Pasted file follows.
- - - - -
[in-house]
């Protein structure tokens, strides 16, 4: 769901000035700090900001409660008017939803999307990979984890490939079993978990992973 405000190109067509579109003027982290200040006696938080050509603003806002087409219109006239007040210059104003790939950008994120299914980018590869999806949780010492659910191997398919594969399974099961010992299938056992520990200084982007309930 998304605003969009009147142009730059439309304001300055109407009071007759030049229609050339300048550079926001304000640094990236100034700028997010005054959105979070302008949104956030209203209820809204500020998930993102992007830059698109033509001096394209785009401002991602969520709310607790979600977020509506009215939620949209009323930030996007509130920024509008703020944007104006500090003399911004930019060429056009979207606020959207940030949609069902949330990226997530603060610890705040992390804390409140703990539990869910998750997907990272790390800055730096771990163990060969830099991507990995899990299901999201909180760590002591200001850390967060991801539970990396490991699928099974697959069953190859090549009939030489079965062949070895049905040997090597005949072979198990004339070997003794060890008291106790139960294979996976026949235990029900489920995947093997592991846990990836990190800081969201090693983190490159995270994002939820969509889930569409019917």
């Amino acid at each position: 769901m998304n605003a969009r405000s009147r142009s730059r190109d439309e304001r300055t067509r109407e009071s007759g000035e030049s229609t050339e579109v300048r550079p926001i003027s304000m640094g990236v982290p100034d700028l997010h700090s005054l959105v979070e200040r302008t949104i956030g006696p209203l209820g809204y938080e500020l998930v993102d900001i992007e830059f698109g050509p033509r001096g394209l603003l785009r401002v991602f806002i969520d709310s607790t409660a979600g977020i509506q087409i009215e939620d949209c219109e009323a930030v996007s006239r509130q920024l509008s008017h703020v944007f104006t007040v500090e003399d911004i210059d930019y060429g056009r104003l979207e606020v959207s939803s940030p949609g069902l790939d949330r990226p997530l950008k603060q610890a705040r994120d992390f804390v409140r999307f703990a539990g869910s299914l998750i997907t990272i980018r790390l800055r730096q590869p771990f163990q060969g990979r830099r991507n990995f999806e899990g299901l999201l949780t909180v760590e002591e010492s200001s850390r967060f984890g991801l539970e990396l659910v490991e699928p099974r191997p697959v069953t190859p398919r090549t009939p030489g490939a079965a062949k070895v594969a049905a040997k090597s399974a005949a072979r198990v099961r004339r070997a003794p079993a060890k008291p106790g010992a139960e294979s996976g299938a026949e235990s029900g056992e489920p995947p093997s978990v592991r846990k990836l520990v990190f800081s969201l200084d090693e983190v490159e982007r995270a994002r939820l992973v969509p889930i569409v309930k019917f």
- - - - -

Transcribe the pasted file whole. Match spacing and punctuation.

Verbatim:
[in-house]
């Protein structure tokens, strides 16, 4: 769901000035700090900001409660008017939803999307990979984890490939079993978990992973 405000190109067509579109003027982290200040006696938080050509603003806002087409219109006239007040210059104003790939950008994120299914980018590869999806949780010492659910191997398919594969399974099961010992299938056992520990200084982007309930 998304605003969009009147142009730059439309304001300055109407009071007759030049229609050339300048550079926001304000640094990236100034700028997010005054959105979070302008949104956030209203209820809204500020998930993102992007830059698109033509001096394209785009401002991602969520709310607790979600977020509506009215939620949209009323930030996007509130920024509008703020944007104006500090003399911004930019060429056009979207606020959207940030949609069902949330990226997530603060610890705040992390804390409140703990539990869910998750997907990272790390800055730096771990163990060969830099991507990995899990299901999201909180760590002591200001850390967060991801539970990396490991699928099974697959069953190859090549009939030489079965062949070895049905040997090597005949072979198990004339070997003794060890008291106790139960294979996976026949235990029900489920995947093997592991846990990836990190800081969201090693983190490159995270994002939820969509889930569409019917």
């Amino acid at each position: 769901m998304n605003a969009r405000s009147r142009s730059r190109d439309e304001r300055t067509r109407e009071s007759g000035e030049s229609t050339e579109v300048r550079p926001i003027s304000m640094g990236v982290p100034d700028l997010h700090s005054l959105v979070e200040r302008t949104i956030g006696p209203l209820g809204y938080e500020l998930v993102d900001i992007e830059f698109g050509p033509r001096g394209l603003l785009r401002v991602f806002i969520d709310s607790t409660a979600g977020i509506q087409i009215e939620d949209c219109e009323a930030v996007s006239r509130q920024l509008s008017h703020v944007f104006t007040v500090e003399d911004i210059d930019y060429g056009r104003l979207e606020v959207s939803s940030p949609g069902l790939d949330r990226p997530l950008k603060q610890a705040r994120d992390f804390v409140r999307f703990a539990g869910s299914l998750i997907t990272i980018r790390l800055r730096q590869p771990f163990q060969g990979r830099r991507n990995f999806e899990g299901l999201l949780t909180v760590e002591e010492s200001s850390r967060f984890g991801l539970e990396l659910v490991e699928p099974r191997p697959v069953t190859p398919r090549t009939p030489g490939a079965a062949k070895v594969a049905a040997k090597s399974a005949a072979r198990v099961r004339r070997a003794p079993a060890k008291p106790g010992a139960e294979s996976g299938a026949e235990s029900g056992e489920p995947p093997s978990v592991r846990k990836l520990v990190f800081s969201l200084d090693e983190v490159e982007r995270a994002r939820l992973v969509p889930i569409v309930k019917f």